I’ve been having difficulties with this camera, I’m afraid it is not all it was toted to be. I had hoped so much to forgo particulars and capture ‘isms’ in their essential transcendence, but I can’t seem to focus on universals with this thing. It is always nearsighted, and so I think I will need to rouse up some people to stand between the camera and the essence of humanity; a few old planes and boats should do to represent the utmost of human endeavor. Sandhurst rang me up, and they have three Spitfires I can use. This is a most excellent bit of luck as I believe the Spitfire is just the craft to represent glorious individualism. (remember to use the Spitfire whenever I don’t know what else to film)

3

Upon reflection, I am glad I only have about ten planes in all: three Spitfires and a half-dozen German planes. This removes the temptation to film a battle while I’m filming my survivalist humanist pic. But war is the sort of thing I need to set my particulars in…damn technology and its inability to transcend.

4

I’ve thought of the perfect event, Dunkirk. It has all the elements I need: individual-humanism against God-nature-indifferentism, human-individualism against human-machine-destructionism, humanity against rationalism and defeatism and big government. I want to do something different here, put in some twist. I am thinking of making the Germans be the ones on the beach and the British be the bad guys with the Stukas.

5

I’ve decided to go with the complexity of three different timelines instead of a twist. The more I thought about it the more I realized that the movie couldn’t be affected by the swapping the Germans and the British and I didn’t want to bother with the German accents which I find not as convincing as the British sentimentalism.  If the audience is German or sympathetic to them, I am sure their accents will not get in the way of their imagining that the British are the Germans. (I sometimes think now about how humanity in its essence is able to be impacted by events and my films)

6

I’ve come a long way with the timelines. One is a day, one a week, and one an hour. This is very exciting and groundbreaking. I thought of also making it meaningful, but was afraid I might have to add a story line or human interest on a particular level to do that, and I must continue to stand firm against the flaws of the cinematic medium. Another possibility was to have the different threads meet up in an interesting way, but have opted for a couple overlaps in shots and a little backtracking. I am afraid that if I start putting characters together they might come to resemble government, or community, or something other than the quintessential individualism that has brought humanism to the fore.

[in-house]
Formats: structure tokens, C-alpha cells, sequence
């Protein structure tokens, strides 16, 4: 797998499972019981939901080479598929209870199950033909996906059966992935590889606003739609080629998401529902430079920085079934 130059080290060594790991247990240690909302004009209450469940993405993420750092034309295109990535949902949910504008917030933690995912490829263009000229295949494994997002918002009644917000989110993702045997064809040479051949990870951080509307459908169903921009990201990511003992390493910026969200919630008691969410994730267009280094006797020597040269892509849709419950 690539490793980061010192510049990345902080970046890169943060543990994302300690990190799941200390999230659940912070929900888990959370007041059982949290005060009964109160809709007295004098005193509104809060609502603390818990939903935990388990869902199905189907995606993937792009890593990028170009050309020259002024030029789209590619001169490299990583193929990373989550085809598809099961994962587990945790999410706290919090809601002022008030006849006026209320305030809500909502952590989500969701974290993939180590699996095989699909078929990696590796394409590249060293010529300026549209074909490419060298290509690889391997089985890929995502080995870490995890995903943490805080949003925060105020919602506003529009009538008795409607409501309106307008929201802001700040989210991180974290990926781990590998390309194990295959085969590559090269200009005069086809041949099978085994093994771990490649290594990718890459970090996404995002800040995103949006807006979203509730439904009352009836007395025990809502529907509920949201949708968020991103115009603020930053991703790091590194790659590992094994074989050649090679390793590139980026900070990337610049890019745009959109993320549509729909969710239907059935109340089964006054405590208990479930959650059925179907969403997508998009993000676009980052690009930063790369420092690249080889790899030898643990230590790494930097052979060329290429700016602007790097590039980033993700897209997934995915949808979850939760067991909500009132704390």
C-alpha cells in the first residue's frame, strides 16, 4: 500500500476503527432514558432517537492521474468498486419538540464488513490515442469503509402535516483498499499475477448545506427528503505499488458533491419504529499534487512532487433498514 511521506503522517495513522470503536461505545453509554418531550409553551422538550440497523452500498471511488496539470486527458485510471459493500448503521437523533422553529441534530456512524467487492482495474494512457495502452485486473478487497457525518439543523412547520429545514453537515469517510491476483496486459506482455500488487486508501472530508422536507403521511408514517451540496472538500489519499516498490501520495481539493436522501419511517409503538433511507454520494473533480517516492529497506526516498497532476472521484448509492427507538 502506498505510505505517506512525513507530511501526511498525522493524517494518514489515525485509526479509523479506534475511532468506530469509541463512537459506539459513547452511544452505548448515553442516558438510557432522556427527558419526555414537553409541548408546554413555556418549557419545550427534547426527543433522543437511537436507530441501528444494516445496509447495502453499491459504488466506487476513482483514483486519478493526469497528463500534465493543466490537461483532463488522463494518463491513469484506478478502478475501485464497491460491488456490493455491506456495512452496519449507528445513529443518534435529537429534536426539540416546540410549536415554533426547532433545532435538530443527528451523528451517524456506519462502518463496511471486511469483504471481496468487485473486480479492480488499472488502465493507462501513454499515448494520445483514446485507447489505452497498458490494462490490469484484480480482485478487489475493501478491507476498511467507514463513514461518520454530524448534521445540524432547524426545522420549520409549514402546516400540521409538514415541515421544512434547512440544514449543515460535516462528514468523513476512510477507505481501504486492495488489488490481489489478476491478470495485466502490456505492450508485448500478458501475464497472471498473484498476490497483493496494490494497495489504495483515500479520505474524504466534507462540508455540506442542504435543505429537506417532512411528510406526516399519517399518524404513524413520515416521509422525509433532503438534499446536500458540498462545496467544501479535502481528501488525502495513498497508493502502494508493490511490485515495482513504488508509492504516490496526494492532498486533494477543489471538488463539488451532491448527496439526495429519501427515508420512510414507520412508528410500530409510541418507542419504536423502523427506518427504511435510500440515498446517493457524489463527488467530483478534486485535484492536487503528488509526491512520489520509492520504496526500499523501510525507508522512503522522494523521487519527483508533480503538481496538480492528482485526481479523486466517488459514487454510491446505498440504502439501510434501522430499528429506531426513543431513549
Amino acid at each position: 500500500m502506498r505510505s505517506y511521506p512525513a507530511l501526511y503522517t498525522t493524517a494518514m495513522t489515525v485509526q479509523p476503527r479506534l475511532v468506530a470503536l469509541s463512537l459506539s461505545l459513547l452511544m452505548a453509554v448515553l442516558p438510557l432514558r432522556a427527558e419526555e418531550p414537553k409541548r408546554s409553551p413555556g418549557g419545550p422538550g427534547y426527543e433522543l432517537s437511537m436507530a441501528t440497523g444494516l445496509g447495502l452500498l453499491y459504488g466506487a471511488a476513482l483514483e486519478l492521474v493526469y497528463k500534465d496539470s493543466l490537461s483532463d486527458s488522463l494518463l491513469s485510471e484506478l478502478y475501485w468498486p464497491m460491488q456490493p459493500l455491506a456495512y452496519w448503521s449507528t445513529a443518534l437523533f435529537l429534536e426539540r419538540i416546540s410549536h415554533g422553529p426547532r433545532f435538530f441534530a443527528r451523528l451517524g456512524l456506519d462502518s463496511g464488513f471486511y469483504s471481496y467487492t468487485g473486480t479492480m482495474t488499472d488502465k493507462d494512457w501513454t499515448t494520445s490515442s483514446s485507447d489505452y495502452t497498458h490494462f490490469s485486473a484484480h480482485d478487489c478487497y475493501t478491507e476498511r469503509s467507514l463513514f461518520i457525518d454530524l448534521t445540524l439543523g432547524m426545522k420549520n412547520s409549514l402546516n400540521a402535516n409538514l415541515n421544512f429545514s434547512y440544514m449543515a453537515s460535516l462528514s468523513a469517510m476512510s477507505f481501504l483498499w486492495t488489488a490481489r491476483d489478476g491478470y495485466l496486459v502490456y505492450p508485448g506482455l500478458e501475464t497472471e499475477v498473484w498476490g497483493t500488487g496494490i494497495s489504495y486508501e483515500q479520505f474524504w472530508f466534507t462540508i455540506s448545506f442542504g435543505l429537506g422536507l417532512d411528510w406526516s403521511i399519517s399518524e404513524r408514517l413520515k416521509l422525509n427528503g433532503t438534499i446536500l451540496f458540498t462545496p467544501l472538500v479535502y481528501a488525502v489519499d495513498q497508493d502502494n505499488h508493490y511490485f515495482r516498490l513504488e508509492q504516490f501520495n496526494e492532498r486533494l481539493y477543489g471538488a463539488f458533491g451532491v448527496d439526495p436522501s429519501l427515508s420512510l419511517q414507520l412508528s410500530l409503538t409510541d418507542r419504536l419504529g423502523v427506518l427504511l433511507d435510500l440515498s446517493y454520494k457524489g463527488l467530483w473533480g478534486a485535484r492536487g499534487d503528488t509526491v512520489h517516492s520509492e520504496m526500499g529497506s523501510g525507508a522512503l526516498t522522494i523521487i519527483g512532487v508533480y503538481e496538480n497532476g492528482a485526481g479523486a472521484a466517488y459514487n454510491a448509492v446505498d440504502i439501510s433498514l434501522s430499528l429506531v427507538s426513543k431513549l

7

Spitballed with Hans today. Sketched the idea for him and he was aboard in a moment. He told me he was inspired and would start working on something pronto. 45 minutes later he phoned me back and told me he had just sent over my soundtrack. I was of course delighted and surprised. Listening to it I realized it was just the sort minimalist modernism I needed, with a lot of that brilliant squeaky fast stuff which is SOOO suspenseful. I was flummoxed by the note he attached:

I’ve long wished for a visionary to bravely come forward and make this film. Raymond is a danger to our culture, my involvement with his creation and deification is truly the one regret of my professional career. Euthanasia is the new frontier, and I am glad that having worked together on the last frontier in Interstellar, we have together broached the next. DUA.

But the score was perfect, and so I merely thanked him for his ingenious help and chalked up the note to his eccentric humor.

8

Began filming today and found my lead. I had an excellent idea for the opening shot. It is going to be quite the most perfect shot of the movie. I had a few guys in British uniforms browsing a street and told some of them to die when shots were fired. They took it a bit far and all of them died but one and I figured that I may as well make him the focus of the week-timeline until he decided to fling the old arms up. It was a bit confusing really, since I hadn’t meant to be quite so focused on a single person in the beach scenes, and it didn’t help that he seemed to be one of a set of triplets, but now I think that my decision to run with him is justification enough for H calling me a visionary.

9

I added an old man in a boat today. I was only going to have a boat going across the channel for the day-timeline, but Kenneth Branagh said that he had difficulty bring the tear to his eye when the home pleasure fleet arrived and that listening to Hans’ wailing violins on loop was only making him irritated, not tearful. I thankfully remembered a punch article I read as a kid which listed the 40 stereotypical lines sure to invoke English stiff-upper-lip patriotism and not so formal gratitude. So I gave my boat a captain and a mate. There was some kid hanging around the wharf who insisted on being in the movie, and I was feeling benevolent so I let him onboard. It is a bit crowded on this boat and the kid can’t act, but I’ll figure something out.

10

I’m a bit worried about where my boat captain is going with this part of his. Give a mouse a cookie…

I brought Mr. Rylance on board to help Kenneth relate to the arrival of the fleet, and now I find he is threatening the whole endeavor; he is trying so hard to break through the script and be a virtuous hero. Thankfully he is erring on the mushy sentimental side, but even that is not quite as abstract as I could wish for.

11

Whenever I become too stressed from MR’s attempts to portray a character I switch over to Tom Hardy and his Spitfire: thank God for Sandhurst and Tom’s eyes. (Those eyes!) He is perfect in the role, and the role is perfect: no real interaction with anyone and the surreal voice of Michael Caine self-consciously proclaiming Oedipus prognostications. Humanity and Fate alone in the void—that is the fiber of my vision. I really didn’t write much for Tom to say, but I spent much ink on the stage directions ‘zigzag with a ME 109 for a long time and stagger gunfire effects too late on all the passes’. HVH is a master at interpretation here.